M&A transactions involving escrowed stock (or stock holdbacks) continue to be used in private M&A, although on a minority of deals. With a low watermark in 2018 where 13% of deals used buyer equity as part of the deal consideration, use of buyer equity is back up to 31% of deals in 2021 according to the 2022 SRS Acquiom M&A Deal Terms Study. With a higher prevalence of buyer equity as part of the consideration, parties may consider using escrowed stock. As a result, it is important to fully understand the mechanics of stock escrows to maximize efficiency and avoid surprises when it comes time to release the stock to shareholders.
Certificating or Booking Escrowed Shares
A key consideration when negotiating a stock escrow agreement is how the escrowed stock certificates are initially cut or recorded on the issuer’s books as book-entry shares. Deal parties can do this two ways: by issuing individual stock certificates for each shareholder or by having one aggregate stock certificate in the name of the escrow agent and issuing individual stock certificates in the names of the shareholders at the final release. In our experience, one aggregate stock certificate may simplify distribution and recording of shares in the event of an escrow distribution to the buyer (e.g., indemnification claims). However, if no claims are brought against the escrow, both options are essentially the same to manage through the life of the escrow.
If any buyer claims are submitted against the escrow, multiple certificates quickly become problematic because any stock released from escrow to satisfy an indemnification claim requires that every stock certificate be returned to the issuer (or its transfer agent), adjusted to reflect the pro rata amount claimed, reprinted, and sent back to the escrow agent. Similarly, if any disputes remain unresolved at the end of the escrow period, each stock certificate must be returned to the buyer and replaced with two brand-new certificates: one for the disputed amount remaining in escrow and a second for the balance of shares released to each holder. Once the dispute is resolved, often for something less than the full original claim amount, the whole re-cut process must be done again. Deal parties must also address any fractional share implications each time new stock certificates are issued, which could, among other things, require the buyer to pay more cash consideration in lieu of such fractional shares. Issuing individual stock certificates for each shareholder participating in the escrow can become an administrative challenge for deal parties and can create additional and unexpected transactional costs and delays along the way.
Often, the more efficient structure for a stock escrow is through the use of one stock certificate (per series of stock and per escrow fund) issued in the name of the escrow agent for the aggregate amount of escrowed shares. If a successful claim is brought against the escrow, the escrow agent sends the single stock certificate to the issuer to cut a new certificate for the balance of shares remaining in escrow. Upon release of the escrow, the master stock certificate is canceled and the buyer or its transfer agent issues and delivers individual stock certificates in the name of each holder.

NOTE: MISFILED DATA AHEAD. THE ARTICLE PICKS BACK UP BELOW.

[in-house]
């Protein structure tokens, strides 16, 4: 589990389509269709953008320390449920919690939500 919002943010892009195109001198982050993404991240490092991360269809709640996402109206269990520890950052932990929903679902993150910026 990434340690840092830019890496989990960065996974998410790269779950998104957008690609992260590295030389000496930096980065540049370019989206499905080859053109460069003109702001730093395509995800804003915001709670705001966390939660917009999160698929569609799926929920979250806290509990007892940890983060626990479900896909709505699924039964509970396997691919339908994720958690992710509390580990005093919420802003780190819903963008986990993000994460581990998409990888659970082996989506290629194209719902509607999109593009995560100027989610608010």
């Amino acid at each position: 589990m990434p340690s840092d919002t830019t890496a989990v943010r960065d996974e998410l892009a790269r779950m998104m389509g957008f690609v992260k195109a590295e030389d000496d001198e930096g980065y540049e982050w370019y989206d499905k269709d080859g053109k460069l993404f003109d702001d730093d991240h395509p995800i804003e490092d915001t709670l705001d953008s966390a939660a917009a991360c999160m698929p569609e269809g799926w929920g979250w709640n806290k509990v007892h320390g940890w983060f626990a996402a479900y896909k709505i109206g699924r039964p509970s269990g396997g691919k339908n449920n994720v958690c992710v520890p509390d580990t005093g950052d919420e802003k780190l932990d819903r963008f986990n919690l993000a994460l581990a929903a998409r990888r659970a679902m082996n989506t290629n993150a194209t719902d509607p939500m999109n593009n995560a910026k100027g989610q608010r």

If the parties prefer book-entry shares over physical certificates, the escrowed shares are recorded on the issuer’s books in the name of the escrow agent, ensuring the escrow agent is able to maintain control over the shares while in escrow and eliminating the need for physical stock certificates altogether.
One aggregate stock certificate, whether in book-entry form or as a physical certificate, minimizes the need for issuances of multiple stock certificates resulting in far less administrative burden and cost if or when claims emerge.
Deal parties will also need to account for fractional shares since the pro rata allocations of the escrowed shares among the shareholders rarely result in whole numbers.
Fractional Shares Example Language
No fractional shares of Escrowed Shares shall be released from the Escrow Account pursuant to this Escrow Agreement. In connection with any release of the Escrowed Shares from the Escrow Account pursuant to this section, the Purchaser shall be permitted to direct the Escrow Agent to “round down” to the nearest whole number to avoid releasing any fractional shares from the Escrow Account. When the Escrowed Shares are “rounded down,” any Party who otherwise would be entitled to receive a fraction of a share of Escrowed Stock shall receive, in lieu thereof, an amount of cash equal to the product obtained by multiplying (i) such fraction by (ii) [agreed share price], rounded down to the nearest whole cent, and the Purchaser shall transfer or shall cause to be transferred to the Escrow Account sufficient cash to enable the Escrow Agent to make any such cash payments to such Party as shall be set forth in the Joint Instruction to the Escrow Agent. The aggregate fractional shares for which Purchaser transferred cash to the Escrow Agent pursuant to the foregoing shall be returned to the Purchaser for cancellation.
Transferability, Voting Rights, Dividends, and Stock Splits
Another important administrative consideration for stock escrows is addressing the mechanical characteristics of equity in the escrow agreement. Restrictions on transferring such shares should be clear and expressed. Escrowed shares are often non-transferrable until released (to ensure they remain as security for any future buyer indemnification claims). The parties may, however, consider allowing transfers of rights to the underlying shares once released from escrow for estate planning purposes or upon a shareholder’s death, disability, or other incapacity.